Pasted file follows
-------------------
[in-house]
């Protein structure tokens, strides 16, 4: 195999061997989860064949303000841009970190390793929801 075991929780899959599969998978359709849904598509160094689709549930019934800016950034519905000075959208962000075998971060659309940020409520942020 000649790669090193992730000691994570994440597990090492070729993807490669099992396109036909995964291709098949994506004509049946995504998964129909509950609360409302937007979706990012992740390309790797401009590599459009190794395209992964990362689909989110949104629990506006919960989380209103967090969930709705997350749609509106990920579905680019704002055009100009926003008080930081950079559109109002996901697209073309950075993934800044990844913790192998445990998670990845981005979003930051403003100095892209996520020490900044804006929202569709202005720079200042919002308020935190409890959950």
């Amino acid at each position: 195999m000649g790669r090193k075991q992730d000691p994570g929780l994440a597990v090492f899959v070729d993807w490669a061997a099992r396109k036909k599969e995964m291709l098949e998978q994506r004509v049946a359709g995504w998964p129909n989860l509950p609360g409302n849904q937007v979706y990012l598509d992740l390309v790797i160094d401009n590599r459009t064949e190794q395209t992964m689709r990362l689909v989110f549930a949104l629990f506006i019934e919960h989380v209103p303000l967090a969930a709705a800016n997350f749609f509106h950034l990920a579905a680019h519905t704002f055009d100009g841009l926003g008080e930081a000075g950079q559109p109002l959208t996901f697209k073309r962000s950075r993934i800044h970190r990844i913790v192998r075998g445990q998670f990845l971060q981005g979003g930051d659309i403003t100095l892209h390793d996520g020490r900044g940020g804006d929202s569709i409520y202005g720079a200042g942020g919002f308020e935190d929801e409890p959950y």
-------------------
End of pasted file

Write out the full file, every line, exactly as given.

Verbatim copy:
[in-house]
């Protein structure tokens, strides 16, 4: 195999061997989860064949303000841009970190390793929801 075991929780899959599969998978359709849904598509160094689709549930019934800016950034519905000075959208962000075998971060659309940020409520942020 000649790669090193992730000691994570994440597990090492070729993807490669099992396109036909995964291709098949994506004509049946995504998964129909509950609360409302937007979706990012992740390309790797401009590599459009190794395209992964990362689909989110949104629990506006919960989380209103967090969930709705997350749609509106990920579905680019704002055009100009926003008080930081950079559109109002996901697209073309950075993934800044990844913790192998445990998670990845981005979003930051403003100095892209996520020490900044804006929202569709202005720079200042919002308020935190409890959950």
């Amino acid at each position: 195999m000649g790669r090193k075991q992730d000691p994570g929780l994440a597990v090492f899959v070729d993807w490669a061997a099992r396109k036909k599969e995964m291709l098949e998978q994506r004509v049946a359709g995504w998964p129909n989860l509950p609360g409302n849904q937007v979706y990012l598509d992740l390309v790797i160094d401009n590599r459009t064949e190794q395209t992964m689709r990362l689909v989110f549930a949104l629990f506006i019934e919960h989380v209103p303000l967090a969930a709705a800016n997350f749609f509106h950034l990920a579905a680019h519905t704002f055009d100009g841009l926003g008080e930081a000075g950079q559109p109002l959208t996901f697209k073309r962000s950075r993934i800044h970190r990844i913790v192998r075998g445990q998670f990845l971060q981005g979003g930051d659309i403003t100095l892209h390793d996520g020490r900044g940020g804006d929202s569709i409520y202005g720079a200042g942020g919002f308020e935190d929801e409890p959950y």